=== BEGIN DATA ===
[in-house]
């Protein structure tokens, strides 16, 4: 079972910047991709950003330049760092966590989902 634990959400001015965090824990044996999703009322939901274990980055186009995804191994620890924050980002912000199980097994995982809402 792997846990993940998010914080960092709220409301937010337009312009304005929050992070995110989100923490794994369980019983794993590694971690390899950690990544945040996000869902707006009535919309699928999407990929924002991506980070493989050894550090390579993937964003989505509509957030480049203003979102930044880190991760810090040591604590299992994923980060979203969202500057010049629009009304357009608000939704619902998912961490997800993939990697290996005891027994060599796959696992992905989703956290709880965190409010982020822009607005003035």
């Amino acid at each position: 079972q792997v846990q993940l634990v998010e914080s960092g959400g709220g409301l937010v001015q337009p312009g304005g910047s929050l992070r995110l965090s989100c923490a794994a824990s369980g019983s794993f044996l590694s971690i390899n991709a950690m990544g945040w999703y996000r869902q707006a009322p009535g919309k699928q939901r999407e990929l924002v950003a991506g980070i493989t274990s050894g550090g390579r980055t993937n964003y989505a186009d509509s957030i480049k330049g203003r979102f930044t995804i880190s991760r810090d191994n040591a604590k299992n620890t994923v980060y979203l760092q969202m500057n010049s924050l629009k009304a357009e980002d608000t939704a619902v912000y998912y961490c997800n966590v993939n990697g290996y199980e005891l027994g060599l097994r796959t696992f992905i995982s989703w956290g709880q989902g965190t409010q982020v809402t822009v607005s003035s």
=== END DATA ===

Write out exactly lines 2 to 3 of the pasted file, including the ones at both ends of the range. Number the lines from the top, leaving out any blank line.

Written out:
């Protein structure tokens, strides 16, 4: 079972910047991709950003330049760092966590989902 634990959400001015965090824990044996999703009322939901274990980055186009995804191994620890924050980002912000199980097994995982809402 792997846990993940998010914080960092709220409301937010337009312009304005929050992070995110989100923490794994369980019983794993590694971690390899950690990544945040996000869902707006009535919309699928999407990929924002991506980070493989050894550090390579993937964003989505509509957030480049203003979102930044880190991760810090040591604590299992994923980060979203969202500057010049629009009304357009608000939704619902998912961490997800993939990697290996005891027994060599796959696992992905989703956290709880965190409010982020822009607005003035």
């Amino acid at each position: 079972q792997v846990q993940l634990v998010e914080s960092g959400g709220g409301l937010v001015q337009p312009g304005g910047s929050l992070r995110l965090s989100c923490a794994a824990s369980g019983s794993f044996l590694s971690i390899n991709a950690m990544g945040w999703y996000r869902q707006a009322p009535g919309k699928q939901r999407e990929l924002v950003a991506g980070i493989t274990s050894g550090g390579r980055t993937n964003y989505a186009d509509s957030i480049k330049g203003r979102f930044t995804i880190s991760r810090d191994n040591a604590k299992n620890t994923v980060y979203l760092q969202m500057n010049s924050l629009k009304a357009e980002d608000t939704a619902v912000y998912y961490c997800n966590v993939n990697g290996y199980e005891l027994g060599l097994r796959t696992f992905i995982s989703w956290g709880q989902g965190t409010q982020v809402t822009v607005s003035s």